An Educational Evolution: From Conventional Learning, to E‐Learning, to Game‐Based Learning AECT Conference Jacksonville, Florida November 11, 2011 Presenters: Cheryl Christensen, Faculty Pablo Benvenuto, CEO Grand Canyon University StudyBuddyCampus Cheryl.email@example.com firstname.lastname@example.org Research Findings: Today, it is estimated that by the time a student graduates from college they will have played 10,000 hours of video games (Prensky, 2001, p. 1). Prensky believes that, in our current culture, students raised with video games have come to expect that level of engagement in learning activities. Research Challenges: “Goal of this study to determine factors that can assist educators in using the technology innovation of computer and video games as instructional tools in order to improve student achievement” (Ertzberger, 2008, p. 12). Hirumi, Appelman, Rieber, and Van Eck (2010), four graduate professors who teach courses in video game development, are working with game developers to prepare future instructional designers to help educators and game designers create instructional games for use in our schools. “Proper balance between education and entertainment is necessary to optimize game‐based learning; a balance thought to be best achieved by combining the expertise of instructional designers and entertainment designers” (p. 38). Begg (2008) reports a “growing enthusiasm from educators, and the apparent willingness of the games industry to engage with the education sector, there remain significant problems in accelerating the emergence of these new activities” (p. 155). James Gee (2003) has stated that he believes the theories of learning used in good video games are close to what he believes are the best theories of learning in cognitive science (Gee, 2003, p. 7).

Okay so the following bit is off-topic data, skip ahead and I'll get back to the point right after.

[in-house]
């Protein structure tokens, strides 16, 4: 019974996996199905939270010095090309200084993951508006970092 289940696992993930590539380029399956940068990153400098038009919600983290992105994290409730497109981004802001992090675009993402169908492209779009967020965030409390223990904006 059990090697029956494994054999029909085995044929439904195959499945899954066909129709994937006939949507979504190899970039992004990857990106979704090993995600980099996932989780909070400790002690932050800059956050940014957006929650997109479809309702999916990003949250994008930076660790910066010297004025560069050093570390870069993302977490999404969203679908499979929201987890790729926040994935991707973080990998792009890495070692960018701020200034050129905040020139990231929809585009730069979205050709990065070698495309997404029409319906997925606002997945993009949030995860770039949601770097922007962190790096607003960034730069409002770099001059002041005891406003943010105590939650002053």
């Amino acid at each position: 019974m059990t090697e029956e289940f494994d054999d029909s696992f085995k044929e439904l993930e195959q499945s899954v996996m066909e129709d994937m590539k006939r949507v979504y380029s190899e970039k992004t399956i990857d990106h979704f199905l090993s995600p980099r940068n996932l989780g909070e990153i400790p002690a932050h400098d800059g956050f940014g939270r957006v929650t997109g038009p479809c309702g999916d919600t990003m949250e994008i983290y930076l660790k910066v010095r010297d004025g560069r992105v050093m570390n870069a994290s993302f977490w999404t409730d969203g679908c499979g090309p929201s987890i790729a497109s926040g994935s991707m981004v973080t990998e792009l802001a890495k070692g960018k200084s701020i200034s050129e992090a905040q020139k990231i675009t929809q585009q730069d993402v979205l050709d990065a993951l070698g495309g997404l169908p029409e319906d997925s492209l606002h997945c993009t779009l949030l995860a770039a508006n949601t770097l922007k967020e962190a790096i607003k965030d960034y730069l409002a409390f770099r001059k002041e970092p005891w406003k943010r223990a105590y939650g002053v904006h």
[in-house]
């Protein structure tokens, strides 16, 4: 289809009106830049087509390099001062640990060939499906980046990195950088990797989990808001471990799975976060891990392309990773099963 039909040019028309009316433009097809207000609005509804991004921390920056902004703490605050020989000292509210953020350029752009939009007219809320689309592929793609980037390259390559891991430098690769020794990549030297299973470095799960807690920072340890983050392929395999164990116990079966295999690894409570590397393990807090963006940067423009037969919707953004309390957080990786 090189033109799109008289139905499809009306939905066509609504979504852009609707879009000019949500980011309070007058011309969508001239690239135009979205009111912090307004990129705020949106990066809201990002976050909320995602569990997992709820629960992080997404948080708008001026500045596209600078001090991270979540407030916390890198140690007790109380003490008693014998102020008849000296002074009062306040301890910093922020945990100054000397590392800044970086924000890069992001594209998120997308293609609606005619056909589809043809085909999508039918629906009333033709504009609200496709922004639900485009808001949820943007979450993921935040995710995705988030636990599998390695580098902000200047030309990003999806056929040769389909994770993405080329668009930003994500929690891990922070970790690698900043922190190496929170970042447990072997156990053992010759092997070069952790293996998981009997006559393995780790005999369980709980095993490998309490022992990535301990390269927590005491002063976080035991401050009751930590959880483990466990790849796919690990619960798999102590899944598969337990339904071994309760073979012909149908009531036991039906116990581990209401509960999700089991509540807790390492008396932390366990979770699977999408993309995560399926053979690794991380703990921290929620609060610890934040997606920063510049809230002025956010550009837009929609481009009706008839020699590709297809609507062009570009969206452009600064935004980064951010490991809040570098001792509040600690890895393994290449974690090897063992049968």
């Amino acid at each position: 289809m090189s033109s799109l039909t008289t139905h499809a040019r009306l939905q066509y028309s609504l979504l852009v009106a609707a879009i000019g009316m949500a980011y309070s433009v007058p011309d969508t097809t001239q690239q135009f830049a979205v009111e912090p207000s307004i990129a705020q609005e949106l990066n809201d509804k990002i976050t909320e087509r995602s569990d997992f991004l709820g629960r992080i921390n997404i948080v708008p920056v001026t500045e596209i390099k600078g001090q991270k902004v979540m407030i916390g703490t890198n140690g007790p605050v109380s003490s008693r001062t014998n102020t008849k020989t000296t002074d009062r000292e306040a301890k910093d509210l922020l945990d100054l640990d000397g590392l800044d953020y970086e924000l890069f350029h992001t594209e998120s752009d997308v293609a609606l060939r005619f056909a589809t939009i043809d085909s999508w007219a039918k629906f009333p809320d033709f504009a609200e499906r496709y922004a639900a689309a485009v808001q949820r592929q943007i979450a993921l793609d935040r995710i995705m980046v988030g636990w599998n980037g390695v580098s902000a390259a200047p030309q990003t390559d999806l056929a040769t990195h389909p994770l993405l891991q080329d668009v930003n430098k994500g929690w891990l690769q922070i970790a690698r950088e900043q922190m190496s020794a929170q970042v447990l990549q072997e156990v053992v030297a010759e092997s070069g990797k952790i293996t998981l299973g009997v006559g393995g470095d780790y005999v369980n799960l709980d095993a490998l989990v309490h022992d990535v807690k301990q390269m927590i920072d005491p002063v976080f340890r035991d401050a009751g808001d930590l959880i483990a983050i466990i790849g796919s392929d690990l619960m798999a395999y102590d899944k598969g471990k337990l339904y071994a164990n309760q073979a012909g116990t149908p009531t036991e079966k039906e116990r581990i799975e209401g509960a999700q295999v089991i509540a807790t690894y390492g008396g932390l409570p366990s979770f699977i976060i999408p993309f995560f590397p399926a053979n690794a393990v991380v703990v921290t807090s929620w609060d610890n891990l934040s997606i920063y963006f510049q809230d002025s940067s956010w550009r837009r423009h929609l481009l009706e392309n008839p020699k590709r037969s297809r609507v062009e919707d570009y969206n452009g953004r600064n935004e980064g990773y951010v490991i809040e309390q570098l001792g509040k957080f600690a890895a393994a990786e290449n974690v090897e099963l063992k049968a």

“Awareness of video games use as instructional tools could be increased through collaboration. Teacher’s are encouraged to network with other teacher’s to create experiences that make them more aware of the video game’s potential for classroom use” (Ertzberger, 2008, p. 117). “It is a belief that we must build a bridge between student’s experiences in and out of school by incorporating into school curricula the tools, technologies and experiences that students acquire outside of the classroom” (Klopfer & Yoon, 2005). “Awareness of video games use as instructional tools could be increased through collaboration. Teacher’s are encouraged to network with other teacher’s to create experiences that make them more aware of the video game’s potential for classroom use” (Ertzberger, 2008, p. 117). According to Suja’ee and Knine (2009) game play supports skills such as strategic thinking, planning, communication, negotiating skills, group decision‐making and data handling (p. 372). “Teachers in this study identified one of the greatest barriers to integrating any new innovation into the classroom would be the lack of time afforded to teachers…lack of time to create and implement the use of video games…simply too busy with all their normal duties to find time to learn a new software or hardware technology” (Ertzberger, 2008, p. 113). “Indeed, 86% of the teachers and 88% of the pre‐service teachers in this study overwhelming stated that games aligned to their curriculum would assist them in integrating video games. If video games are to become an effective tool for instructional purposes, teachers must have games that are directly aligned to their curriculum standards” (Ertzberger, 2008, p. 114). “Sharing resources and helpful ideas can save teachers tremendous amounts of time attempting to align or create games aligned to their curriculum” (Ertzberger, 2008, p. 114). “Desire of participant to receive training in video games and the desire of the participant to use game templates” (Ertzberger, 2008, p. 116). According to Suja’ee and Knine (2009) game play supports skills such as strategic thinking, planning, communication, negotiating skills, group decision‐making and data handling (p. 372).